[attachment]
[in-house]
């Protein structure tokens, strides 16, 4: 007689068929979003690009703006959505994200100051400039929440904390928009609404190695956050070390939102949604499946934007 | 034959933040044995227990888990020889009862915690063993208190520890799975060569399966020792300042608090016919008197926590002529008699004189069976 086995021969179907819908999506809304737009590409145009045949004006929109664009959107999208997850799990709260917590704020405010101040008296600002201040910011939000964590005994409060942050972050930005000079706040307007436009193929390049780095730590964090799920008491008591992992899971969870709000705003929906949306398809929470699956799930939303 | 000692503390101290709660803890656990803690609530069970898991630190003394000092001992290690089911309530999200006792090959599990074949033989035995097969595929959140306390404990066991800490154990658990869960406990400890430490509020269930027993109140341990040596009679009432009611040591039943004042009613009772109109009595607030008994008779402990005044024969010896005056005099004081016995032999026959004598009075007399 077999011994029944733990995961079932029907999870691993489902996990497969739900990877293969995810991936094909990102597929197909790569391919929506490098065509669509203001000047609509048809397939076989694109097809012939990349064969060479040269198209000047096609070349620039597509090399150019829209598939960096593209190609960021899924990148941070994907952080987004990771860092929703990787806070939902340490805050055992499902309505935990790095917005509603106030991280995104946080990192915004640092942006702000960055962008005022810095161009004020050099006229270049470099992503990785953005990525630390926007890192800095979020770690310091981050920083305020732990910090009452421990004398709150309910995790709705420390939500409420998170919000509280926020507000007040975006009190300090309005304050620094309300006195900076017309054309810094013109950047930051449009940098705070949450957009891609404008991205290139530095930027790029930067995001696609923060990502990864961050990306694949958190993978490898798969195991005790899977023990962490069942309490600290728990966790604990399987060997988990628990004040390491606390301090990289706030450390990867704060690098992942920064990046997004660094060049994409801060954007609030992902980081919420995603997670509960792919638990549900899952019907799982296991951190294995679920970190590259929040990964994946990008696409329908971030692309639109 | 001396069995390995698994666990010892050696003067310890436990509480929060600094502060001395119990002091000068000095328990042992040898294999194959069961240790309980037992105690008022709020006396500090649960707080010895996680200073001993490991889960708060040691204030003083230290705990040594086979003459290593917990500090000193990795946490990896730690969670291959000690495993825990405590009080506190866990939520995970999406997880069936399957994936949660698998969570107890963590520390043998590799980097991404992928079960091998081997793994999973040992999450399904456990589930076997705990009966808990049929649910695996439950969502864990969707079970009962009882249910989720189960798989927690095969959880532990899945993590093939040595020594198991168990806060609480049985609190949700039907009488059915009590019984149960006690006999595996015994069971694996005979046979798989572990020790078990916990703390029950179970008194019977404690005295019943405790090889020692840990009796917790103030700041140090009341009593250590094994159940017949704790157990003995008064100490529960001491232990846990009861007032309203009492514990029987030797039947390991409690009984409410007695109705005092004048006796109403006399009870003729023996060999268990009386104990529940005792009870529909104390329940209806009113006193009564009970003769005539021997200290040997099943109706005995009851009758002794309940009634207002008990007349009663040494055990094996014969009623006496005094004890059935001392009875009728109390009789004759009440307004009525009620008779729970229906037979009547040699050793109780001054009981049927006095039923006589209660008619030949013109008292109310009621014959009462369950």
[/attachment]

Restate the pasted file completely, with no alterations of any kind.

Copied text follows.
[in-house]
């Protein structure tokens, strides 16, 4: 007689068929979003690009703006959505994200100051400039929440904390928009609404190695956050070390939102949604499946934007 | 034959933040044995227990888990020889009862915690063993208190520890799975060569399966020792300042608090016919008197926590002529008699004189069976 086995021969179907819908999506809304737009590409145009045949004006929109664009959107999208997850799990709260917590704020405010101040008296600002201040910011939000964590005994409060942050972050930005000079706040307007436009193929390049780095730590964090799920008491008591992992899971969870709000705003929906949306398809929470699956799930939303 | 000692503390101290709660803890656990803690609530069970898991630190003394000092001992290690089911309530999200006792090959599990074949033989035995097969595929959140306390404990066991800490154990658990869960406990400890430490509020269930027993109140341990040596009679009432009611040591039943004042009613009772109109009595607030008994008779402990005044024969010896005056005099004081016995032999026959004598009075007399 077999011994029944733990995961079932029907999870691993489902996990497969739900990877293969995810991936094909990102597929197909790569391919929506490098065509669509203001000047609509048809397939076989694109097809012939990349064969060479040269198209000047096609070349620039597509090399150019829209598939960096593209190609960021899924990148941070994907952080987004990771860092929703990787806070939902340490805050055992499902309505935990790095917005509603106030991280995104946080990192915004640092942006702000960055962008005022810095161009004020050099006229270049470099992503990785953005990525630390926007890192800095979020770690310091981050920083305020732990910090009452421990004398709150309910995790709705420390939500409420998170919000509280926020507000007040975006009190300090309005304050620094309300006195900076017309054309810094013109950047930051449009940098705070949450957009891609404008991205290139530095930027790029930067995001696609923060990502990864961050990306694949958190993978490898798969195991005790899977023990962490069942309490600290728990966790604990399987060997988990628990004040390491606390301090990289706030450390990867704060690098992942920064990046997004660094060049994409801060954007609030992902980081919420995603997670509960792919638990549900899952019907799982296991951190294995679920970190590259929040990964994946990008696409329908971030692309639109 | 001396069995390995698994666990010892050696003067310890436990509480929060600094502060001395119990002091000068000095328990042992040898294999194959069961240790309980037992105690008022709020006396500090649960707080010895996680200073001993490991889960708060040691204030003083230290705990040594086979003459290593917990500090000193990795946490990896730690969670291959000690495993825990405590009080506190866990939520995970999406997880069936399957994936949660698998969570107890963590520390043998590799980097991404992928079960091998081997793994999973040992999450399904456990589930076997705990009966808990049929649910695996439950969502864990969707079970009962009882249910989720189960798989927690095969959880532990899945993590093939040595020594198991168990806060609480049985609190949700039907009488059915009590019984149960006690006999595996015994069971694996005979046979798989572990020790078990916990703390029950179970008194019977404690005295019943405790090889020692840990009796917790103030700041140090009341009593250590094994159940017949704790157990003995008064100490529960001491232990846990009861007032309203009492514990029987030797039947390991409690009984409410007695109705005092004048006796109403006399009870003729023996060999268990009386104990529940005792009870529909104390329940209806009113006193009564009970003769005539021997200290040997099943109706005995009851009758002794309940009634207002008990007349009663040494055990094996014969009623006496005094004890059935001392009875009728109390009789004759009440307004009525009620008779729970229906037979009547040699050793109780001054009981049927006095039923006589209660008619030949013109008292109310009621014959009462369950």